Workers of the Central Children's Gorky Park of Minsk complain that the park administration refuses to repair attraction facilities; and they are insecure for visitors. Instead, complainants are punished and fired.
Of particular concern, according to workers, is the situation with the most famous attraction in the park – a Ferris wheel 54 meters high.
At the very start of the season, operators found that during and after the rain, water flows directly into the electric switchboard of the Ferris wheel, where the sensors and cables are located.
"The voltage there is 380 volts," one of the workers reports.
When it rains, the Ferris wheel is stopped. According to the instructions and state standards, the attraction should then be dried for another two hours, but, as operators report, the park bosses fail to observe these requirements.
"As soon as the rain stops – the last drop has fallen, the mechanic and the engineer come and literally force the operators to wipe the facility with some cloth and start it up. The switchboard is all in water, cables and sensors too. The attraction is attended by elderly and young people, babies and pregnant women. Any negligence with 380 volts is inadmissible," operators assert.
In case of emergency, since the platform, on which the Ferris wheel stands, is made of metal, the wheel structure itself is metal, too, and as one knows, metal is a good conductor, a tragedy may happen.
Back in this July, the park's operators recorded a video showing how water flows into the attraction's switchboard room, and sent it to the Minsk City Executive Committee with a request to help to solve the problem:
"As a result, a check arrived in late July, and the only question they asked operators was: where do you eat? They didn't ask anything about technical issues. Later, a certain Babivsky, the chief engineer of the "Minskzelenstroy", arrived. After his visit, the power engineer, Zavadsky, Yu. F., and the park manager, Kosevich, R. A., forbade operators to enter the switchboard room. The repair was supposedly carried out, but as practice shows, nothing has changed: there's still water in the room."
The only one who is allowed to enter the switchbox is the park power engineer. Operators note that this is a direct violation of the instructions and a potential danger to visitors and workers:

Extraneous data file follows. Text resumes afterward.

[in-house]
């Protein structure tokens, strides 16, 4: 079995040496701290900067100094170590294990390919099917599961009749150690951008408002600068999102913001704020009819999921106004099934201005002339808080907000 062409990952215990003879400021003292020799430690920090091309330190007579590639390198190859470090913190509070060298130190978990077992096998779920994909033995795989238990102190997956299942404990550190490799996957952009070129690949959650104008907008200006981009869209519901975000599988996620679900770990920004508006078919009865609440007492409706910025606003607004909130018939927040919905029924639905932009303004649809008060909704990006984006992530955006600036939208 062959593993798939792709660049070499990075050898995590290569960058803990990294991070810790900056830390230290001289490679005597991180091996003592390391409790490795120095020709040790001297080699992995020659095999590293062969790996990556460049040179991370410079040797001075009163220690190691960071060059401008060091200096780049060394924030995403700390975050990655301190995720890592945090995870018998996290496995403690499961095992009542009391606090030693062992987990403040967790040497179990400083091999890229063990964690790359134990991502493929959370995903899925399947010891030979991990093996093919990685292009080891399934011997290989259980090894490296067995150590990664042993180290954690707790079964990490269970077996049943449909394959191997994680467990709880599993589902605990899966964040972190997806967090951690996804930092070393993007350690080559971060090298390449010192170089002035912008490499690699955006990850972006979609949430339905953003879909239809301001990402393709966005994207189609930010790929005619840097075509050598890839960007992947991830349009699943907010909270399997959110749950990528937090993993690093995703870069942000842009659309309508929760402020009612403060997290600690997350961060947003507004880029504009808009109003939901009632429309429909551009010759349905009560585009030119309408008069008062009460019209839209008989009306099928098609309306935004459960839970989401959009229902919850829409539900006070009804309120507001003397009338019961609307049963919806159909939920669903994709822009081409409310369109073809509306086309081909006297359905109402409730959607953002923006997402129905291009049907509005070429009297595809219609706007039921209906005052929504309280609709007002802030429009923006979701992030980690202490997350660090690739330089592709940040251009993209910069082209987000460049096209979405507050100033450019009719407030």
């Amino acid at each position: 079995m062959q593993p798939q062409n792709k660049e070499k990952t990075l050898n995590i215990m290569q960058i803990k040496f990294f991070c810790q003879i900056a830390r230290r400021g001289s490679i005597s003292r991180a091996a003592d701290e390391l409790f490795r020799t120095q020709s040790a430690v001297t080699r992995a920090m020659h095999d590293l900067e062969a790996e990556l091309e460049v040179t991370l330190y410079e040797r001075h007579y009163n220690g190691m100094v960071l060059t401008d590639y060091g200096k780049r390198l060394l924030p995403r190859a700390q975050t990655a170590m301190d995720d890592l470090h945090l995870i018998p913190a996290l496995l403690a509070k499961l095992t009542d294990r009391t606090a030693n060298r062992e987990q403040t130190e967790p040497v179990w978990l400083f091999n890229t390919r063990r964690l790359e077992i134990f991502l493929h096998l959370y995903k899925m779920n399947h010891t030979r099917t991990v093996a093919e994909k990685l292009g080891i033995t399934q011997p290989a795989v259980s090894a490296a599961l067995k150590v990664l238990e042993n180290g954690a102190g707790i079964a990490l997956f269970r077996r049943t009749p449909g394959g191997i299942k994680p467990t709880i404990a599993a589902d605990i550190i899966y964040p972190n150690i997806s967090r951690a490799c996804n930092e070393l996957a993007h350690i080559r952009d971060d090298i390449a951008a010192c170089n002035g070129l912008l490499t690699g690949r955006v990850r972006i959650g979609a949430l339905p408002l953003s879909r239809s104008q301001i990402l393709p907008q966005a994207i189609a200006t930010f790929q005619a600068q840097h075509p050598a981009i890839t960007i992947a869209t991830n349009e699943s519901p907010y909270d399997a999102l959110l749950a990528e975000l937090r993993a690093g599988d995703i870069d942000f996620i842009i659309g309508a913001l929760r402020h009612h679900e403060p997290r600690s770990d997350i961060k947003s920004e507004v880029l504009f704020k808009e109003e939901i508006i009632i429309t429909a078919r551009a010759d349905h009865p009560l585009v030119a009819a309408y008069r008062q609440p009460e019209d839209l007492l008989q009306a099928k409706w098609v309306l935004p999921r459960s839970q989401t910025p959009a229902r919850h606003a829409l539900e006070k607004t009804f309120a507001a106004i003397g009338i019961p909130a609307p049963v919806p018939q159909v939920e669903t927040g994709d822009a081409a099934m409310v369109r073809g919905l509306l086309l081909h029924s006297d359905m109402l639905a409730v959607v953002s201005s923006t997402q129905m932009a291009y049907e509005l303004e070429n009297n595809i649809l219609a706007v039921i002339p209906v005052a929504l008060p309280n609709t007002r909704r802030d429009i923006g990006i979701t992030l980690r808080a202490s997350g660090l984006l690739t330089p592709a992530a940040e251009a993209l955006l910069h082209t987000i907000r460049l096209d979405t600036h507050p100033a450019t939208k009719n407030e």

"In adverse weather conditions and in emergency situations, the operator must disconnect the attraction, i.e., turn off the circuit breaker in order to de-energize the facility and notify the park administration. It turns out that the park managers have issued an order prescribing us all to violate the established regulations.
Workers say that those who try to complain are punished or offered to quit.
"Even when an attraction is broken, the park managers force to launch them with people. Such situation was with the attraction "Zodiac". It was broken, and the operator refused to drive it with people. The power engineer came and said that it should be still started. The operator wrote a complaint, but the story ended with the dismissal of the operator himself – he was accused of allegedly improper operating the facility," the workers said.
There is a regulation for all attraction facilities – they should have a break in work. However, the park bosses forbid to stop, for example, the Ferris wheel, so as not to lose profits.
"This regulation is provided not even for enabling an operator to go for a break, but in order for the attraction itself to rest and cool down. During the day there should be two 15-minute and one half-an-hour breaks. This time coincides with operators' break for lunch. If they stop their facilities for their legal break, the park manager comes and asks why they have done it."
Some operators service their facilities one at a time; they are also not allowed to stop their attractions – accordingly, they can't even leave for a break.
"The work of the attractions is not actually checked. Everything is done formally. The chief engineer comes, puts his signature, and that's all – you can use them. Why doesn't anyone care that people can suffer?" operators have asked.